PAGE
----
On loan


This is an article that I wrote a number of years ago, but as the realization comes that in the not too distant future I will be ordained, it has gathered a renewed importance for me.

Jesus then began to speak to them in parables: “A man planted a vineyard. He put a wall around it, dug a pit for the winepress and built a watchtower. Then he rented the vineyard to some farmers and moved to another place. At harvest time he sent a servant to the tenants to collect from them some of the fruit of the vineyard. But they seized him, beat him and sent him away empty-handed. Then he sent another servant to them; they struck this man on the head and treated him shamefully. He sent still another, and that one they killed. He sent many others; some of them they beat, others they killed.

He had one left to send, a son, whom he loved. He sent him last of all,saying, ‘They will respect my son.’

But the tenants said to one another, ‘This is the heir. Come, let’s kill him, and the inheritance will be ours.’ So they took him and killed him, and threw him out of the vineyard.

“What then will the owner of the vineyard do? He will come and kill those tenants and give the vineyard to others.  Haven’t you read this passage of Scripture:

“‘The stone the builders rejected
    has become the cornerstone;
the Lord has done this,
    and it is marvelous in our eyes’[a]?”

 Then the chief priests, the teachers of the law and the elders looked for a way to arrest him because they knew he had spoken the parable against them. But they were afraid of the crowd; so they left him and went away.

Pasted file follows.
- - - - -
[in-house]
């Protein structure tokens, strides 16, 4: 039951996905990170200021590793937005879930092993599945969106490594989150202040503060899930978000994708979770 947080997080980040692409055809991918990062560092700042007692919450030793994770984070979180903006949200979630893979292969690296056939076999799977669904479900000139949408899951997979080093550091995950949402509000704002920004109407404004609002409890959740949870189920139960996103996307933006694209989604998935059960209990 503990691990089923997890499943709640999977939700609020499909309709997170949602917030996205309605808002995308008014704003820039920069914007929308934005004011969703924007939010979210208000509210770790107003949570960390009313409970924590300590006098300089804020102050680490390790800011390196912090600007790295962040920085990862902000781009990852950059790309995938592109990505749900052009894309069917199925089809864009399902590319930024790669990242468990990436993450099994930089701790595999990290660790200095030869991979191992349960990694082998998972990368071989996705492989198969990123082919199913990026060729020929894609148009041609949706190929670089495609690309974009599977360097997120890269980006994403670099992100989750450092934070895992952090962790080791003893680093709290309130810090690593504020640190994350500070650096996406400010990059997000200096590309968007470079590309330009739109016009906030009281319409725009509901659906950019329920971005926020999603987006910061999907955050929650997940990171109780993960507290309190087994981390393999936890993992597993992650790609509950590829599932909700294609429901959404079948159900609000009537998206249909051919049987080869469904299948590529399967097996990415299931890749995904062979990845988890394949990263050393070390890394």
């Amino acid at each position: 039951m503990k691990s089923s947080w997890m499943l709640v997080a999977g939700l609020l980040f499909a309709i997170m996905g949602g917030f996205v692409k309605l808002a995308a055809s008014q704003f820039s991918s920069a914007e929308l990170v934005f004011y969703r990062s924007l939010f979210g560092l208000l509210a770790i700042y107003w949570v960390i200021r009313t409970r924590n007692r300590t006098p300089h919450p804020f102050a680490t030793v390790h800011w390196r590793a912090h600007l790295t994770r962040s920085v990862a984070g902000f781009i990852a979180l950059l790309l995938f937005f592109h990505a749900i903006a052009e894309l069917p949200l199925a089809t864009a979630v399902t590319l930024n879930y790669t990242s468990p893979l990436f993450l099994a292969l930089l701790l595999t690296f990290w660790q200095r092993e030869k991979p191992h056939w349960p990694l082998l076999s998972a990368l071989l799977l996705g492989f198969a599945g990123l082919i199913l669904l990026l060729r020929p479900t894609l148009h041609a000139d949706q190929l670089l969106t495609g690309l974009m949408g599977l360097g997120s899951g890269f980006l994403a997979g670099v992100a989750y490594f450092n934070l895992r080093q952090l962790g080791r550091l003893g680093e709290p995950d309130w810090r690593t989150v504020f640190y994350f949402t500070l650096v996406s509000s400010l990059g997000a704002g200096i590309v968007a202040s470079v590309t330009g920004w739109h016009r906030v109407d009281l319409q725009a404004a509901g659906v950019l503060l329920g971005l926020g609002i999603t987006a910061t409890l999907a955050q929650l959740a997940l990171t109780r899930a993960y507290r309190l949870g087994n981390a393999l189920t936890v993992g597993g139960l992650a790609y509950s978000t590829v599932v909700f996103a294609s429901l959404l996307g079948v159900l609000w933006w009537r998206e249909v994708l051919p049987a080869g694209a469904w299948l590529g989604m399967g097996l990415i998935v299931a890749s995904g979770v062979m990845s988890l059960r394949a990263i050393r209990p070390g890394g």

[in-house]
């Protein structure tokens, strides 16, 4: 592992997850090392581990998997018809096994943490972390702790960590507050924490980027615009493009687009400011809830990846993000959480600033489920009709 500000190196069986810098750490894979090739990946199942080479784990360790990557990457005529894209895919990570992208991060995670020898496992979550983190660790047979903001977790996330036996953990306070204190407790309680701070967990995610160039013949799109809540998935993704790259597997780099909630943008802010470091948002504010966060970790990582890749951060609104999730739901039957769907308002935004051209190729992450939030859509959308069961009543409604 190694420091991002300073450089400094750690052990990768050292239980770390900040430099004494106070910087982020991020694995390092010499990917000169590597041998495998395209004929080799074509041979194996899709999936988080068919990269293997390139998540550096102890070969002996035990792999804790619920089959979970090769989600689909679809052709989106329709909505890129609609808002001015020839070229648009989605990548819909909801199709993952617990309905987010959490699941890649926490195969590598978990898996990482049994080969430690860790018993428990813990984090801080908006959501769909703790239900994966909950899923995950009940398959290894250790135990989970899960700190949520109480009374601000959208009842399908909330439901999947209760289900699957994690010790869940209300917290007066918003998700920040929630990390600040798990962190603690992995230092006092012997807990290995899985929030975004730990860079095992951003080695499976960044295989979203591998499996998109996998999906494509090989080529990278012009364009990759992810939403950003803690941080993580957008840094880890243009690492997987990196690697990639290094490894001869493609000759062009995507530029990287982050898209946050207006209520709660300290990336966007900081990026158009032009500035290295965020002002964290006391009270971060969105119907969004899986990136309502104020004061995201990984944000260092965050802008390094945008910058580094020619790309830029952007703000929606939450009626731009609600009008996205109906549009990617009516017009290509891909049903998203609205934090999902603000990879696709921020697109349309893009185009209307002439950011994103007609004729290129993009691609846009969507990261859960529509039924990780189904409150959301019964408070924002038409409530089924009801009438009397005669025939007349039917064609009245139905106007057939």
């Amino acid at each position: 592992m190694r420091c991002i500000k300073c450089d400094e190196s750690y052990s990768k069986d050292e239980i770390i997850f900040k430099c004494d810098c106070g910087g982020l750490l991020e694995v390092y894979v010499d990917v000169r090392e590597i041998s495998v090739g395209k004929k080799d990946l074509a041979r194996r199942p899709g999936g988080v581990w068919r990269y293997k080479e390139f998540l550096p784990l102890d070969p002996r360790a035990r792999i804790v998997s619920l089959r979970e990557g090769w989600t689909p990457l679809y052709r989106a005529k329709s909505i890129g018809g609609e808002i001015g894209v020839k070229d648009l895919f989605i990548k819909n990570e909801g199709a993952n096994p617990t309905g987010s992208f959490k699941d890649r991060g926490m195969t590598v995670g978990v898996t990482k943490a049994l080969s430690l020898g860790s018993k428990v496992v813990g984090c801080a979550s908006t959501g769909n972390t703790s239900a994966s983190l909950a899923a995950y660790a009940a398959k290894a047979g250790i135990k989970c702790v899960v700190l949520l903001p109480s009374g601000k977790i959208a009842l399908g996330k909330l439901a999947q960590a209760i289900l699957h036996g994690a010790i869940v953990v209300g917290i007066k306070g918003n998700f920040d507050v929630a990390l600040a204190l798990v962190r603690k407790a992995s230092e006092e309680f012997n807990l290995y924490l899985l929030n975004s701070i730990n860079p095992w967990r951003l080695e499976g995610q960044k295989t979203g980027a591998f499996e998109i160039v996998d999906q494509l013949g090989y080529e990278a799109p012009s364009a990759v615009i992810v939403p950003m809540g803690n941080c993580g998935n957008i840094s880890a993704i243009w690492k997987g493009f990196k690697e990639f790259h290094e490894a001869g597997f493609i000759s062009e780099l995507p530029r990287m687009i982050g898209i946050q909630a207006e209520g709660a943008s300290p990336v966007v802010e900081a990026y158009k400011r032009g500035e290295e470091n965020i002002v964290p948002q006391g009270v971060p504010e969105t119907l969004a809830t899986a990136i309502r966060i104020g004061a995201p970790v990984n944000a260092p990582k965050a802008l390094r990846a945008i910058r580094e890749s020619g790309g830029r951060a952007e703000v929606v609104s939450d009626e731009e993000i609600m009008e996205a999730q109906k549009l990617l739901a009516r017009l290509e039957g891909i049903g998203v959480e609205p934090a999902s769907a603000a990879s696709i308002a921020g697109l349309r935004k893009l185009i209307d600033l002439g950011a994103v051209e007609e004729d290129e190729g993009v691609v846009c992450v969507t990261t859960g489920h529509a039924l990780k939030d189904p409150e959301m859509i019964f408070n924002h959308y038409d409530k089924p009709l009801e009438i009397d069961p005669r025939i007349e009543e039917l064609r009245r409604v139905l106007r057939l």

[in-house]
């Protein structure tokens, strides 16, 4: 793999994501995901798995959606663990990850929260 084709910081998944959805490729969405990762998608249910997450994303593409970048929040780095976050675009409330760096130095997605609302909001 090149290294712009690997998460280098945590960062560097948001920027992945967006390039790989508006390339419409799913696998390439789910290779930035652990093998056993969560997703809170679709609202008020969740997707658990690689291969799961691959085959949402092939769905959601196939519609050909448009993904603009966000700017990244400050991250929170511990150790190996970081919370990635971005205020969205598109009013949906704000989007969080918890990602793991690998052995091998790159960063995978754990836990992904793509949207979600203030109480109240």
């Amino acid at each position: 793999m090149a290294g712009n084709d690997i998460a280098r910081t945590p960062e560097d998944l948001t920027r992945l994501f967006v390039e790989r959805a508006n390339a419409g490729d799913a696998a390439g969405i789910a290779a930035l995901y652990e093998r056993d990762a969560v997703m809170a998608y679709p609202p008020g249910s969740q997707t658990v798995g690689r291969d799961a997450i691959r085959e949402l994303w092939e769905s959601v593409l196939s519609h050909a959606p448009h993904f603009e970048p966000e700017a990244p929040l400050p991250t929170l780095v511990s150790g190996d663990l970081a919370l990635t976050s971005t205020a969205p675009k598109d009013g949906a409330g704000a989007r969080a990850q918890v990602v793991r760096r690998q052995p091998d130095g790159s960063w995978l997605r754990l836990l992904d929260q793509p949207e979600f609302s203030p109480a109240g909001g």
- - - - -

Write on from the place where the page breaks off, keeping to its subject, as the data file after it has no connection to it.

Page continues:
Mark 12:1-12

I stood in the queue at the check in desk of the library. Tucked under my arm was a little envelope. Inside that envelope was 30% of a CD of Pam Ayers Poetry. The Other 70% of the CD was in a variety of other places, mainly somewhere inside my CD player.

I was feeling slightly guilty for the fate that this library CD has suffered. Whilst it was a very old CD, and the fracture in it that caused the ‘explosion’ was probably already there when I borrowed it, I was responsible for the CD when the fateful event happened

Milton Keynes Library allowed me to take their CD home with one quite simple proviso: I would return all of it (preferably in one piece) by the date specified. I had spectacularly failed to keep to this very simply premise. A which underlines the whole concept of a library.

As I was the first person to take it out of the library since the mid 90s I suspect that it won’t be missed, but in the passage from Mark quoted above Jesus reminds us that we are so often careless and irresponsible with something far more important that is loaned to us.

This parable sticks out as one of Jesus’ most blatant ones. We see elsewhere in the gospels that the disciples weren’t opposed to taking Jesus to one side to ask him what he was getting at. There was no need here. This parable is so obvious that the Jewish authorities, spot that they are the target and so skulk off to plan a way to get rid of Jesus.

The use of a vineyard as a metaphor for the people of Israel was well established as Isaiah used it in the Old Testament. The tenants referred to in the parable are also clearly intended to be the Jewish leaders of the time.

The servants sent by the land owner with the message to the tenants are easily recognizable as the prophets. The same prophets that all those present knew had been horribly mistreated by Israel.

The final piece of imagery in the parable is the ‘son’ of the vine owner. This again would not be completely lost on Jesus’ hearers, and would provide ammunition for the Jewish authorities when Jesus is put on trail.

This parable was dynamite to it’s first century hearers, (it gives the Jewish authorities the impetus to start looking for ways to get rid Jesus) but it is potentially equally as explosive for Christians reading it today.

But what were the Jewish authorities doing so wrong? Well they were not being faithful with the things that God had entrusted them.